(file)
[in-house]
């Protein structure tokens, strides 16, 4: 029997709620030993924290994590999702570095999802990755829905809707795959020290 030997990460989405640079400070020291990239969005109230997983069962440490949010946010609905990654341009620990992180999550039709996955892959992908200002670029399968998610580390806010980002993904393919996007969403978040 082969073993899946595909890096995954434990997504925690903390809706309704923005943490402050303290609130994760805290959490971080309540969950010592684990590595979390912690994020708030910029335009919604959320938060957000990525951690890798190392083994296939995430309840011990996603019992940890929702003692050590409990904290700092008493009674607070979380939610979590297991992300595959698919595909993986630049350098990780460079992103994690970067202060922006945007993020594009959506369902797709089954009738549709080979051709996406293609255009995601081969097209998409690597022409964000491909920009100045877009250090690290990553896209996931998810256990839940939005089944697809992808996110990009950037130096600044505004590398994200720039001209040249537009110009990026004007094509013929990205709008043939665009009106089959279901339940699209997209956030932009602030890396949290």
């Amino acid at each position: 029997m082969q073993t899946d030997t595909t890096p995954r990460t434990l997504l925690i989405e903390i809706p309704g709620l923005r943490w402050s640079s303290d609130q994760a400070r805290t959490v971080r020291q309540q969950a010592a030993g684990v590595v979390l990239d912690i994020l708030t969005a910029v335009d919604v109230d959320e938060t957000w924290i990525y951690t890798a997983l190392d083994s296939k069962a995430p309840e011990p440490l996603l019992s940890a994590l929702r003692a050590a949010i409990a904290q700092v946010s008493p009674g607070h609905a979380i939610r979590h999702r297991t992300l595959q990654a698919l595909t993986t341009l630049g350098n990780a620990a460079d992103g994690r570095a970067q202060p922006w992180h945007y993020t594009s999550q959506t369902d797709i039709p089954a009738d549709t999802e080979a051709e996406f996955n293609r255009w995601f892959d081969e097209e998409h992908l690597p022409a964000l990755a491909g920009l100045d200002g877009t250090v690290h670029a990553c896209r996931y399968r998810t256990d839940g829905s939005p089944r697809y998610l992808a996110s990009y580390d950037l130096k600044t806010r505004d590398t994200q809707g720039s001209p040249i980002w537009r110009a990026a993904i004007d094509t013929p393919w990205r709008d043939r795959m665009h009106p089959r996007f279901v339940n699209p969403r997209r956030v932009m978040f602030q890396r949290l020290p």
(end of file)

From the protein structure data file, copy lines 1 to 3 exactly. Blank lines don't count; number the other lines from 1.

[in-house]
């Protein structure tokens, strides 16, 4: 029997709620030993924290994590999702570095999802990755829905809707795959020290 030997990460989405640079400070020291990239969005109230997983069962440490949010946010609905990654341009620990992180999550039709996955892959992908200002670029399968998610580390806010980002993904393919996007969403978040 082969073993899946595909890096995954434990997504925690903390809706309704923005943490402050303290609130994760805290959490971080309540969950010592684990590595979390912690994020708030910029335009919604959320938060957000990525951690890798190392083994296939995430309840011990996603019992940890929702003692050590409990904290700092008493009674607070979380939610979590297991992300595959698919595909993986630049350098990780460079992103994690970067202060922006945007993020594009959506369902797709089954009738549709080979051709996406293609255009995601081969097209998409690597022409964000491909920009100045877009250090690290990553896209996931998810256990839940939005089944697809992808996110990009950037130096600044505004590398994200720039001209040249537009110009990026004007094509013929990205709008043939665009009106089959279901339940699209997209956030932009602030890396949290």
């Amino acid at each position: 029997m082969q073993t899946d030997t595909t890096p995954r990460t434990l997504l925690i989405e903390i809706p309704g709620l923005r943490w402050s640079s303290d609130q994760a400070r805290t959490v971080r020291q309540q969950a010592a030993g684990v590595v979390l990239d912690i994020l708030t969005a910029v335009d919604v109230d959320e938060t957000w924290i990525y951690t890798a997983l190392d083994s296939k069962a995430p309840e011990p440490l996603l019992s940890a994590l929702r003692a050590a949010i409990a904290q700092v946010s008493p009674g607070h609905a979380i939610r979590h999702r297991t992300l595959q990654a698919l595909t993986t341009l630049g350098n990780a620990a460079d992103g994690r570095a970067q202060p922006w992180h945007y993020t594009s999550q959506t369902d797709i039709p089954a009738d549709t999802e080979a051709e996406f996955n293609r255009w995601f892959d081969e097209e998409h992908l690597p022409a964000l990755a491909g920009l100045d200002g877009t250090v690290h670029a990553c896209r996931y399968r998810t256990d839940g829905s939005p089944r697809y998610l992808a996110s990009y580390d950037l130096k600044t806010r505004d590398t994200q809707g720039s001209p040249i980002w537009r110009a990026a993904i004007d094509t013929p393919w990205r709008d043939r795959m665009h009106p089959r996007f279901v339940n699209p969403r997209r956030v932009m978040f602030q890396r949290l020290p």